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Mitch Dowsett, FMedSci, PhD
Head, Department of Biochemistry and Centre for Molecular Pathology
Professor of Biochemical Endocrinology,
Breakthrough Research Centre
Professor of Translational Research
The Royal Marsden Hospital
Institute of Cancer Research
London, United Kingdom
Goal: Reducing recurrence of estrogen receptor (ER)-positive breast cancer by developing new strategies to prevent resistance to anti-estrogen drugs.
Impact: Drs. Dowsett and Smith have been studying the molecular makeup of tumors that do or do not respond to a class of anti-estrogen medications called aromatase inhibitors (AIs). By understanding what makes some tumors become resistant to these therapies, they can develop new treatment strategies to prevent or overcome resistance.
What’s next: The team will investigate whether the mutations observed following treatment with AIs are also present in certain tumors at the time of diagnosis. In addition, Drs. Dowsett and Smith plan to study why some tumor cells continue to grow in some patients who have received AIs and undergone surgery.
ER-positive breast cancers, which require estrogen to grow, are the most commonly diagnosed type of breast cancer. Patients with ER-positive breast cancer typically respond well to anti-estrogen drugs, but some become resistant to them, which is often the cause of cancer recurrence and breast cancer deaths. Drs. Dowsett and Smith are pursuing ways to help predict which patients are most vulnerable to resistance so early action can be taken to prevent it.
Full Research Summary
Research area: Studying the underlying causes of endocrine resistance in order to reduce recurrence of estrogen receptor (ER)-positive breast cancer.
Impact: Breast cancers that require estrogen to grow respond well to endocrine therapy, which blocks the growth-promoting effects of estrogen. Unfortunately, some patients develop resistance to endocrine therapy, and the reasons why this occurs are unclear. Drs. Dowsett and Smith are analyzing early breast cancers from patients treated with aromatase inhibitors (AIs), a class of endocrine drugs, to identify treatment-induced changes in the tumor genome that lead to drug resistance. Their work could identify preventive strategies to overcome resistance, which could further reduce breast cancer mortality.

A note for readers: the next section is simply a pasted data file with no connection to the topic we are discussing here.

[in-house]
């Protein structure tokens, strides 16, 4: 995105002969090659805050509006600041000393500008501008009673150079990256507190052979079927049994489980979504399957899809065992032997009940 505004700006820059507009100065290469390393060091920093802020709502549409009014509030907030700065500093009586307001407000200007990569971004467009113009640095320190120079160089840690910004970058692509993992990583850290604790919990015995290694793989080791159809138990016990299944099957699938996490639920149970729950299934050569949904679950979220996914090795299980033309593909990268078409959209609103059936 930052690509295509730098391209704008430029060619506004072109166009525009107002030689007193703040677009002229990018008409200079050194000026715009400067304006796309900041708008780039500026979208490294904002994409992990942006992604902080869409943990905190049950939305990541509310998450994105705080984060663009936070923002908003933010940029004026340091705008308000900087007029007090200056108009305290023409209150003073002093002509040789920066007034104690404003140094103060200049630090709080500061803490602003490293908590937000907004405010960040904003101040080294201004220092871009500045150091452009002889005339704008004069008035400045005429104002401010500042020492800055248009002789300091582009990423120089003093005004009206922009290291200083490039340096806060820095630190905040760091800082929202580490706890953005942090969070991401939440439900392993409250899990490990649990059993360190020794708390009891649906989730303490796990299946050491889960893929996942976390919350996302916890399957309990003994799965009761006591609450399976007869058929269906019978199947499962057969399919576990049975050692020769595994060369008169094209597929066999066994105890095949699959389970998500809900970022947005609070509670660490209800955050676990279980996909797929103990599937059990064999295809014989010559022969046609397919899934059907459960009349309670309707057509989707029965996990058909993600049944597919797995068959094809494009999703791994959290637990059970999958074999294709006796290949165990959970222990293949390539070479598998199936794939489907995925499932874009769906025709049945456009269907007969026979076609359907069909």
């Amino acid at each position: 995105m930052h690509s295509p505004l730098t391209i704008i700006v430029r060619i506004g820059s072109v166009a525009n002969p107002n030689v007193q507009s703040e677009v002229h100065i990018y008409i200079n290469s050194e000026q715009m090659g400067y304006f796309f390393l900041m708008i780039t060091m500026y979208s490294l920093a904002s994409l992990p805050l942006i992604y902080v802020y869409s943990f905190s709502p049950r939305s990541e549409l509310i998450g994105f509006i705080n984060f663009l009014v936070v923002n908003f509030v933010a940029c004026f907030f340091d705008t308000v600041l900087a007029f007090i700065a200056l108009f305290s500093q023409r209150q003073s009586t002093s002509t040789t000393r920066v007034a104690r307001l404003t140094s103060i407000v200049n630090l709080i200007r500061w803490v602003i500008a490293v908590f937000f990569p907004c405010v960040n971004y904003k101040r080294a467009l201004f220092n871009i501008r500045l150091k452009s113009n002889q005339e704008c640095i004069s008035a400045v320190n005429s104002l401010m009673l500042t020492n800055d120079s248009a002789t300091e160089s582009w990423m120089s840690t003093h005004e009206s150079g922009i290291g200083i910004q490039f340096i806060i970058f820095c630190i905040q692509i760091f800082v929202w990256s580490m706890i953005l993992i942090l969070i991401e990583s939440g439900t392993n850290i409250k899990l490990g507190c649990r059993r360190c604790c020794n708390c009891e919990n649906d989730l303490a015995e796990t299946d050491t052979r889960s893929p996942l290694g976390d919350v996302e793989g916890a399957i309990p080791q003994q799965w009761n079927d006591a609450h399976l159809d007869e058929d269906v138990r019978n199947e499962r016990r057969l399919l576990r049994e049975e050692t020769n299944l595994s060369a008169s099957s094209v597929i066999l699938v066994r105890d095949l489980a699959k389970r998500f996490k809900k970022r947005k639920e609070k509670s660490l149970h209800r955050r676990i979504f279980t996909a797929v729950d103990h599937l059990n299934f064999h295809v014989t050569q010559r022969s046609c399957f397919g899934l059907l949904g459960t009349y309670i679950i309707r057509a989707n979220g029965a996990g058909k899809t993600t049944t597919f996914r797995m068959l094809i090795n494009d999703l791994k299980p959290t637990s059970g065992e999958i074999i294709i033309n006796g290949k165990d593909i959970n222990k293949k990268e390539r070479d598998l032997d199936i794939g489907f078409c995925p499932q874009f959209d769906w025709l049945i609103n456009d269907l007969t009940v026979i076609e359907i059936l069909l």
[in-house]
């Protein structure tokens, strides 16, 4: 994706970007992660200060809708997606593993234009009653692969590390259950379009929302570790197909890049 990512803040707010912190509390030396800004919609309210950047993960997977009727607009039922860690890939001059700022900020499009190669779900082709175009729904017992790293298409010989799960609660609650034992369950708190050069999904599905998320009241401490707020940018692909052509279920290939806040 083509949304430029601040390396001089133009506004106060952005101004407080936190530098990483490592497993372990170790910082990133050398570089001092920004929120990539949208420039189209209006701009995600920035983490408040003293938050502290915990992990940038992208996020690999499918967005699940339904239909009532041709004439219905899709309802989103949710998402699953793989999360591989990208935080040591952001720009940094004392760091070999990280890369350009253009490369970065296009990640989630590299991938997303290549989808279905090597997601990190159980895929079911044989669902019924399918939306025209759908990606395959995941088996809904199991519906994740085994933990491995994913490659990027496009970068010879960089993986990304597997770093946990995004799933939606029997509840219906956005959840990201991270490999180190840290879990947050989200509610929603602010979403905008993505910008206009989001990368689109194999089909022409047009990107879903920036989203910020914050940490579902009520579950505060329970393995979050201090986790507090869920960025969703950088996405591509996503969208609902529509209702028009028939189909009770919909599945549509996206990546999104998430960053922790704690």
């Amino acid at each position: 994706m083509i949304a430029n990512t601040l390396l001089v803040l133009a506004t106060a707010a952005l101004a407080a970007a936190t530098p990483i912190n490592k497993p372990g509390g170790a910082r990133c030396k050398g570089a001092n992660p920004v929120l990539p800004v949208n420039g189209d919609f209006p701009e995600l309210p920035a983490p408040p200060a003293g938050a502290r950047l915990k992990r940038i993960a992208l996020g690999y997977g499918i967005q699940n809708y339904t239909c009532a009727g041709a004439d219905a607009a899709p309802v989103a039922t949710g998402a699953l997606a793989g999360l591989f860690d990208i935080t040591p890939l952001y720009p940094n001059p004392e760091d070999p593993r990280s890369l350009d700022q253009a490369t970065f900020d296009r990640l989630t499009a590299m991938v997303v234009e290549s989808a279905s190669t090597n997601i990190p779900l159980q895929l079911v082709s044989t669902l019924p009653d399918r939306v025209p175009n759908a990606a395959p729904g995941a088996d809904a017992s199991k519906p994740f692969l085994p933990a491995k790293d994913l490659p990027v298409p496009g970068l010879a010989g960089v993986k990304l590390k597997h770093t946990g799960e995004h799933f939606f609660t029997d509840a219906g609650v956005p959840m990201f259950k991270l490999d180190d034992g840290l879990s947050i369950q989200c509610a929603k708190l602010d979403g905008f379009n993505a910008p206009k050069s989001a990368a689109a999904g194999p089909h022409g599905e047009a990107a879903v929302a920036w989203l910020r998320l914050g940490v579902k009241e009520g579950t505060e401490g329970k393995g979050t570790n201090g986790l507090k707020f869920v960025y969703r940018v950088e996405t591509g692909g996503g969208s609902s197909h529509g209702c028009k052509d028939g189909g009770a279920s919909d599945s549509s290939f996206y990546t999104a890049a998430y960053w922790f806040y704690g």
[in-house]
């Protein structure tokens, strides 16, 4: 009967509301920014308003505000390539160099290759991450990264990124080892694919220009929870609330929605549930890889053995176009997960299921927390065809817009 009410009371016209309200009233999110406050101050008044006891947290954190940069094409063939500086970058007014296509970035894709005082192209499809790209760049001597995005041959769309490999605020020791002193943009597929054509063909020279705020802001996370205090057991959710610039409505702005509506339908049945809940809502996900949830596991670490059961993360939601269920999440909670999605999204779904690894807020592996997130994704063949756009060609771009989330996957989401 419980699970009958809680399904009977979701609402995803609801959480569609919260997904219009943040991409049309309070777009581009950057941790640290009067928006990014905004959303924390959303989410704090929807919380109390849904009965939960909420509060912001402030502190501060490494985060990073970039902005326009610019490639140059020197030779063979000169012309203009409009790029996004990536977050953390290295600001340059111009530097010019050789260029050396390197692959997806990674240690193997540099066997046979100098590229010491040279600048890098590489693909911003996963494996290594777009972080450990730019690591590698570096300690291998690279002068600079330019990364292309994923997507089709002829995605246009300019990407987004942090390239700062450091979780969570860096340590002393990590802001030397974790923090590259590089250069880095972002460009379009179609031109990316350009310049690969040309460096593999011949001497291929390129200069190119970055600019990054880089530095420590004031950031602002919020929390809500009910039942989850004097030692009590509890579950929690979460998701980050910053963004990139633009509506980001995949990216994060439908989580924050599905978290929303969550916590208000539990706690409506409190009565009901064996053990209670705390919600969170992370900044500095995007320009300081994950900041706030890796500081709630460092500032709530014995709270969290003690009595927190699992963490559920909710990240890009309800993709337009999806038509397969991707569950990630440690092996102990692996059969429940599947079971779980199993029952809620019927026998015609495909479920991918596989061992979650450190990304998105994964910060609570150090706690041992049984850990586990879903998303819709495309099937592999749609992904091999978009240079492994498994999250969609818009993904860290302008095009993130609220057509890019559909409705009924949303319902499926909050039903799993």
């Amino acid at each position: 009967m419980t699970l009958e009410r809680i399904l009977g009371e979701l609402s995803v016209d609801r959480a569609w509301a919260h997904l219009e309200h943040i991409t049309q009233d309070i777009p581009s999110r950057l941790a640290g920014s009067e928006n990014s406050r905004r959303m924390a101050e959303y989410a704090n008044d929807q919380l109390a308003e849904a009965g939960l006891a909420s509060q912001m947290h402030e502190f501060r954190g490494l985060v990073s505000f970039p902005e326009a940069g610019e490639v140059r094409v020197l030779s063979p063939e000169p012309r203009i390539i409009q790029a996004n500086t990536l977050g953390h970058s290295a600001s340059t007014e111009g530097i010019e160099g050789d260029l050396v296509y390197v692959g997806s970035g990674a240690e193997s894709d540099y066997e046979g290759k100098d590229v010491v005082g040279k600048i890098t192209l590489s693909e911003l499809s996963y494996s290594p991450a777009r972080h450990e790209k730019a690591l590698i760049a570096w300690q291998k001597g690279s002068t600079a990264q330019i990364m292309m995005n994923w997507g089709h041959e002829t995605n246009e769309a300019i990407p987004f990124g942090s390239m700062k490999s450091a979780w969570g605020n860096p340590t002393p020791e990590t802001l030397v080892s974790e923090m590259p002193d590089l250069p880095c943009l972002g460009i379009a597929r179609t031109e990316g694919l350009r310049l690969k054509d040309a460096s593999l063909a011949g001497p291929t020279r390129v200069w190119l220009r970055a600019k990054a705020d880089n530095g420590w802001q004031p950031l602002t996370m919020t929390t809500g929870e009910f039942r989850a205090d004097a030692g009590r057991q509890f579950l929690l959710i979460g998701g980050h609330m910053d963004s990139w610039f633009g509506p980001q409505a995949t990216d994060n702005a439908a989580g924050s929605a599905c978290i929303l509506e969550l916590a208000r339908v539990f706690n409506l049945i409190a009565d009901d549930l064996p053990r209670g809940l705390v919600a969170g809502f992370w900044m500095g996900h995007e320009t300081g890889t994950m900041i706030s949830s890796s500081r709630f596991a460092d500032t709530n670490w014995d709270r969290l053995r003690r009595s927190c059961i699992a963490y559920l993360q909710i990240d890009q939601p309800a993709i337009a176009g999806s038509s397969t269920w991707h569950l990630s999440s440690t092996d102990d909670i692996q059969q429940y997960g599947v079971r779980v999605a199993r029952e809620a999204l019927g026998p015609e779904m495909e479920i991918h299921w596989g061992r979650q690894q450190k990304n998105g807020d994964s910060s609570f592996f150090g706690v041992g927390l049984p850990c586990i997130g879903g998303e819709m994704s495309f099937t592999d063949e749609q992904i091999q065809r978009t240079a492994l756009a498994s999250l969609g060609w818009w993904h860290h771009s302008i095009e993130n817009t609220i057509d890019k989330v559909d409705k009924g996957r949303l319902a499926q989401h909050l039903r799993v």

Current investigation: Drs. Dowsett and Smith are characterizing the molecular makeup of tumors that do and do not develop mutations in the estrogen receptor gene, called ESR1, when treated with aromatase inhibitors.
What they’ve learned so far: The doctors made a surprising discovery in women taking AIs for prevention of recurrence. In contrast to those who take an AI for treatment where ESR1 mutations commonly occur, women diagnosed with breast cancer while on an AI for prevention are less likely to have a breast cancer that harbor ESR1 mutations. This information is helping them to understand how and why such mutations develop.
The team has also discovered that mutations in ESR1 may be responsible for tumor cell growth during AI therapy. They hope this knowledge will enable them to develop new treatment combinations to avoid resistance to an AI long before this resistance emerges clinically.
What’s next: Drs. Dowsett and Smith will embark on two investigations they hope will identify which tumors are more likely to develop resistance to endocrine therapies at the time the patient is diagnosed.
In one study, they will have patients take an AI for two weeks before their surgery—an approach that, in most cases, leads to suppression of tumor growth. Based on their earlier finding, the know that some tumor cells will continue to grow despite this treatment. They will isolate the cells that continue to grow and identify how they differ from the cells do not.
Their second study relates to the finding that mutations in ESR1 develop in 25-35 percent of patients with advanced breast cancer during their treatment with an AI. Drs. Dowsett and Smith suspect this is most likely to occur in tumors that are most dependent on estrogen for their growth at diagnosis and will test their theory using collected pairs of biopsies taken at diagnosis and when AI resistance occurs.
Professor Mitch Dowsett, FMedSci, PhD, is Head of the Academic Department of Biochemistry and Head of the Centre for Molecular Pathology at the Royal Marsden Hospital; Professor of Biochemical Endocrinology at the Institute of Cancer Research; and Professor of Translational Research in the Breakthrough Breast Cancer Centre, London.
Professor Dowsett’s research focuses almost exclusively on breast cancer and predominantly on hormonal aspects of the disease and biomarkers of response with a research team of about 24 investigators. He was closely involved with the clinical development of aromatase inhibitors and in the creation of national and international standards for steroid receptor and HER2 analysis (ASCO/CAP Guidelines Steering Committees). He co-chairs the International Working Party for Ki67 in Breast Cancer. He was the founding chairman of the UK NCRI Translational Research (subsequently Biomarker and Imaging) Clinical Study Group. In 2004 he founded and continues to chair the Aromatase Inhibitor Overview Group.
He has authored nearly 600 published papers related to breast cancer, and given numerous named lectures including the 2007 William L McGuire Memorial Lecture. He recently rotated off the Executive Board of the Breast International Group (BIG) after seven years, and sits on the Executive/Steering Committees of several clinical trials. He has been a NCRI Senior Clinical Investigator since 2009. In 2013 he was appointed as a Fellow of the Academy of Medical Sciences.